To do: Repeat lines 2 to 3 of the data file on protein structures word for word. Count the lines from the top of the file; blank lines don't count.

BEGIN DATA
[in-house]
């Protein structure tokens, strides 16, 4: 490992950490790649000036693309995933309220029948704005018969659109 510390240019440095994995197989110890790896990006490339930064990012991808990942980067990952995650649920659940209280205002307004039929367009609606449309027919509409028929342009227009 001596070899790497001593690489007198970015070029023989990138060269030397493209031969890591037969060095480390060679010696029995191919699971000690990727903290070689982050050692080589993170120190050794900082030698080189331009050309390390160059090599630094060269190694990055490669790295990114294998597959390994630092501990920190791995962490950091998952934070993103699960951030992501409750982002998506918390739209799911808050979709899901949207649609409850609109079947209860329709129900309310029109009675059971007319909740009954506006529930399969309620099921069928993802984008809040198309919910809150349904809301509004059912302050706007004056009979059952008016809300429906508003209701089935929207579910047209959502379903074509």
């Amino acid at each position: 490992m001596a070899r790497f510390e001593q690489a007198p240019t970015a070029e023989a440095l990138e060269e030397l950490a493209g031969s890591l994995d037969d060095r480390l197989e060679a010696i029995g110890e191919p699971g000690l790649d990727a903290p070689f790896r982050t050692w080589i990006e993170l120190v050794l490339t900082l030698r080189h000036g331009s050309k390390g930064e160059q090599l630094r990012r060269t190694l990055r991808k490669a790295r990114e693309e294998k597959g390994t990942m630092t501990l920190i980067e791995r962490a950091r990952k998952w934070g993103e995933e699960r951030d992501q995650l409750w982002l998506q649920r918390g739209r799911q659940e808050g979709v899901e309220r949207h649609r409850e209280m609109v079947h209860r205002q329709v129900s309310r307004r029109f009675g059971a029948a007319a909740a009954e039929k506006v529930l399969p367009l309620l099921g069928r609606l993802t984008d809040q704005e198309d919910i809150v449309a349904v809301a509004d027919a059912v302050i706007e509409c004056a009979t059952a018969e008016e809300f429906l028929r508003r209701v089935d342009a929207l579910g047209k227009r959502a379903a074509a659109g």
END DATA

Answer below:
């Protein structure tokens, strides 16, 4: 490992950490790649000036693309995933309220029948704005018969659109 510390240019440095994995197989110890790896990006490339930064990012991808990942980067990952995650649920659940209280205002307004039929367009609606449309027919509409028929342009227009 001596070899790497001593690489007198970015070029023989990138060269030397493209031969890591037969060095480390060679010696029995191919699971000690990727903290070689982050050692080589993170120190050794900082030698080189331009050309390390160059090599630094060269190694990055490669790295990114294998597959390994630092501990920190791995962490950091998952934070993103699960951030992501409750982002998506918390739209799911808050979709899901949207649609409850609109079947209860329709129900309310029109009675059971007319909740009954506006529930399969309620099921069928993802984008809040198309919910809150349904809301509004059912302050706007004056009979059952008016809300429906508003209701089935929207579910047209959502379903074509």
């Amino acid at each position: 490992m001596a070899r790497f510390e001593q690489a007198p240019t970015a070029e023989a440095l990138e060269e030397l950490a493209g031969s890591l994995d037969d060095r480390l197989e060679a010696i029995g110890e191919p699971g000690l790649d990727a903290p070689f790896r982050t050692w080589i990006e993170l120190v050794l490339t900082l030698r080189h000036g331009s050309k390390g930064e160059q090599l630094r990012r060269t190694l990055r991808k490669a790295r990114e693309e294998k597959g390994t990942m630092t501990l920190i980067e791995r962490a950091r990952k998952w934070g993103e995933e699960r951030d992501q995650l409750w982002l998506q649920r918390g739209r799911q659940e808050g979709v899901e309220r949207h649609r409850e209280m609109v079947h209860r205002q329709v129900s309310r307004r029109f009675g059971a029948a007319a909740a009954e039929k506006v529930l399969p367009l309620l099921g069928r609606l993802t984008d809040q704005e198309d919910i809150v449309a349904v809301a509004d027919a059912v302050i706007e509409c004056a009979t059952a018969e008016e809300f429906l028929r508003r209701v089935d342009a929207l579910g047209k227009r959502a379903a074509a659109g």